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Perhaps It’s Time To Talk About All Those Fakes And Clones

A while back, I bought a cheap spectrum analyser via AliExpress. I come from the age when a spectrum analyser was an extremely expensive item with a built-in CRT display, so there’s still a minor thrill to buying one for a few tens of dollars even if it’s obvious to all and sundry that the march of technology has brought within reach the previously unattainable. My AliExpress spectrum analyser is a clone of a design that first appeared in a German amateur radio magazine, and in my review at the time I found it to be worth the small outlay but a bit deaf and wide compared to its more expensive brethren.

When A Bargain Relies On Somebody Else

The PCB of a Chinese spectrum analyser.
My cheap spectrum analyser in all its glory.

As part of my investigation I addressed the question of software, and found that the NWT4 package it relied on was the work of one man, [Andreas Lindenau, DL4JAL]. He made it available for free-as-in-beer on his website, which was fine when servicing German radio amateurs, but became a severe problem when he was expected to provide free personal tech support for thousands of buyers of a commercially mass-produced cheap instrument from China. I can’t blame him for taking it down under those circumstances, and neither should you.

This was a pattern I found repeated more recently, when my periodic scan for new cheap stuff turned up an SDR board. It’s a USB peripheral with a range from 0 to 1000 MHz, and when it arrived it became obvious that it was a clone of a commercially produced SDR.

The Clone Wars

The SDRplay RSP1 is a high-quality receiver that in its latest revised version costs around $100. The cheap clone I bought has inexpensive filter components, and has a line of input sockets because it lacks the RF input switch chip for different bands. It bears no branding, but a further search will find examples with RSP1 branding that definitely cross the line from “clone” to “fake”.

A black box SDR with a set of gold RF sockets on its end.
This is not an SDRplay RSP1.

As you may have already guessed, the easiest way to get my SDR working would be to use SDRplay’s software and drivers for the RSP1. They’re easy enough to get hold of because they’re available for RSP1 owners, but they are unambiguously not free and are certainly not licensed for use with anything but a genuine SDRplay board.

It’s the same story as with [DL4JAL]’s spectrum analyser software; a commercially mass-produced clone board relies on software support from the originator who gets a something of a headache and who loses sales of the project they put all the hard work into developing. Other examples such as the Salae logic analyser clones to make it a subject that bears further investigation, so I reached out to both SDRPlay and to [DL4JAL] for their experiences. Of the two, SDRplay responded, and I had a conversation with [Jon Hudson], their marketing director.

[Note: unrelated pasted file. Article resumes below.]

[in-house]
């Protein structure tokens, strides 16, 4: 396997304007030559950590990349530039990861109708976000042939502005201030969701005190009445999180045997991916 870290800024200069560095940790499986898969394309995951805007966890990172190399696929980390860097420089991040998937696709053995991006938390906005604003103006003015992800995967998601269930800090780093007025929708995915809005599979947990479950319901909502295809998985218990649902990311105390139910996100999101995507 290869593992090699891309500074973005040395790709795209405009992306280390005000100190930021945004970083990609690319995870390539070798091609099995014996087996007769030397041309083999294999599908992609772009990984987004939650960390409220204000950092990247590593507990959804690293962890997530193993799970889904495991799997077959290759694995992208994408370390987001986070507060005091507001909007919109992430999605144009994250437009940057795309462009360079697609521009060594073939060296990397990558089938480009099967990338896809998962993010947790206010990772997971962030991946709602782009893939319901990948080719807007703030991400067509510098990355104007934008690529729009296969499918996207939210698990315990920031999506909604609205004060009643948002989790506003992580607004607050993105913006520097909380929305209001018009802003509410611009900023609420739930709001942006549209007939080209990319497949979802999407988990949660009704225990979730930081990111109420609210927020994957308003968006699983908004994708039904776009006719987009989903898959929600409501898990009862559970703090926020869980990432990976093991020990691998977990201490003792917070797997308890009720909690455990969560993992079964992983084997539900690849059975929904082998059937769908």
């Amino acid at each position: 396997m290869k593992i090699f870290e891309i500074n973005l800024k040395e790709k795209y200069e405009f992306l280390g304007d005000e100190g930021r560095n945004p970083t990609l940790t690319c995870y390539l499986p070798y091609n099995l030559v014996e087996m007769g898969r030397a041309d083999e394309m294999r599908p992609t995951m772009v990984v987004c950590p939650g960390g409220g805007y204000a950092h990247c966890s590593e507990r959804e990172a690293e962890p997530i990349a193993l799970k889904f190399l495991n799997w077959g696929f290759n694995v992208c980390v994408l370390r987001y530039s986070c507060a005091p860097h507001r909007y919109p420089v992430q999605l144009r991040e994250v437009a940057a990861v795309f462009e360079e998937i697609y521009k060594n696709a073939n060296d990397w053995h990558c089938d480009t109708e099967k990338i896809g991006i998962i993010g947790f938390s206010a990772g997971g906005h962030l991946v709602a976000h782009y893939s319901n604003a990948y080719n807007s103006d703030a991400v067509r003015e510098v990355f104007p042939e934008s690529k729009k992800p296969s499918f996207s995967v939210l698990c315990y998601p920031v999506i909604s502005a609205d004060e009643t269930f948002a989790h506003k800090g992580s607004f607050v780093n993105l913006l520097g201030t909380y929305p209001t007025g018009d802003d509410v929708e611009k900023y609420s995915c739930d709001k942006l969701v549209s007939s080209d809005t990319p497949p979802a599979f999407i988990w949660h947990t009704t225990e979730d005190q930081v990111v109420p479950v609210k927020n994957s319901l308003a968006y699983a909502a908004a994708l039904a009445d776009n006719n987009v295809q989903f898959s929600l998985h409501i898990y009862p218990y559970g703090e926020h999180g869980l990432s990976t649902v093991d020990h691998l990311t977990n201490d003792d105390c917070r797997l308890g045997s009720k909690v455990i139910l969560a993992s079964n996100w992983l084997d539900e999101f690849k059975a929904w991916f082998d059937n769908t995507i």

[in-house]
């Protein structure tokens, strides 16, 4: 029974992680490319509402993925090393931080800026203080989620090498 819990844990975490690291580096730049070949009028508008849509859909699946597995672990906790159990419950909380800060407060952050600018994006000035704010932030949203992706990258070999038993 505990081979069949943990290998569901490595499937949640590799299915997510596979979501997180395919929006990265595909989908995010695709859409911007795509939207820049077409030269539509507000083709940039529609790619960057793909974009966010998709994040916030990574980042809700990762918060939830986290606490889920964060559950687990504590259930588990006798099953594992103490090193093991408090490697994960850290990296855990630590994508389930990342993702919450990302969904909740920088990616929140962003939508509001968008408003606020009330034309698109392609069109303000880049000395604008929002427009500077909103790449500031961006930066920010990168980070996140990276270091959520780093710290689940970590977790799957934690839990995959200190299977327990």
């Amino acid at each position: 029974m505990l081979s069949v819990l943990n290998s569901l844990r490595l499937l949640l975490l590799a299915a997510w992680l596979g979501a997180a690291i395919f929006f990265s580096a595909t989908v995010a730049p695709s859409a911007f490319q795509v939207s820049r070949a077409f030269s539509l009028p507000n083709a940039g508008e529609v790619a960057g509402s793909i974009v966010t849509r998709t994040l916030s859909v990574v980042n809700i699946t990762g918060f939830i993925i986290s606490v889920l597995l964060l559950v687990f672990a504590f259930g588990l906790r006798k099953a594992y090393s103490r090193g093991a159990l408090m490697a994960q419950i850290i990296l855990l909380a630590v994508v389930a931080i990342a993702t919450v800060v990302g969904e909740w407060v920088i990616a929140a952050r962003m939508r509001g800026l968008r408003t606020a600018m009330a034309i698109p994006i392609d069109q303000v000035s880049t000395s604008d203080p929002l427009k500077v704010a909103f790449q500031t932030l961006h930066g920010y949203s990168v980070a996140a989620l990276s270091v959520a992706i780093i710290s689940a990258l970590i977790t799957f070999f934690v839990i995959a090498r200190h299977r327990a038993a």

On one hand, it’s understandable that SDRplay do not want to give publicity to the fakes and clones, which it’s evident have become something of a bugbear to them. The direct fakes are a clear breach of their trademarks, while the clones undermine the significant research and development investment that went into bringing the genuine products to market. Use of the software drivers with a clone or fake is a clear breach of the licence. I asked whether they would consider selling the driver as a product in its own right, and understandably the response was that they don’t want to endorse the closes and fakes in that way, neither do they wish to be embroiled in support for inferior hardware not of their own manufacture.

Enjoy Your Cheap Stuff, Responsibly

A NanoVNA characterising a whip antenna.
The NanoVNA isn’t a clone, it’s based on an open source project.

We all like cheap instruments, whether they are a logic analyser, an SDR, a spectrum analyser, or whatever. Sometimes the cheap products are based upon open source projects, such as the NanoVNA vector network analyser we looked at a while back, but it’s important to be aware that just as often they are clones of commercial products that have had a huge research and development applied to create them.

There may be some open-source enthusiasts who would respond that all such things should be open source hardware anyway, and that the devices have been somehow “set free” by the cloners. And we’d agree to the extent that Hackaday’s whole existence depends on open hardware and it would be a Utopian environment in which we could find any device of our choosing on GitHub and spin up our own version for a modest outlay.

But despite the many wonderful open source hardware projects out there, it’s imperative that promising commercial ones are not throttled, because without them we simply wouldn’t have so many of the devices we depend on. Ultimately, the choice is up to the producer of the device, right? And a cynic might ask why someone demanding a small producer open-source their device is not also pursuing a larger player for the same. Call me back when you’re standing outside Agilent Technologies with a placard demanding they open-source their ‘scopes!

Since we all like to see new products coming to market, it behooves us as the customers to question the origin of cheap new devices, and consider buying the real thing instead if they are clones or fakes. Judging by my clone SDR which is plagued with spurious peaks, I’d suggest that the real thing will be a far better product anyway.

(And just in case you’re wondering, the clones also work, legally, with the open-source LibMiriSDR software, which is what I used to test it out.)

Banner photo: “Genuine fake watches” by Erik Cleves Kristensen, CC BY 2.0.

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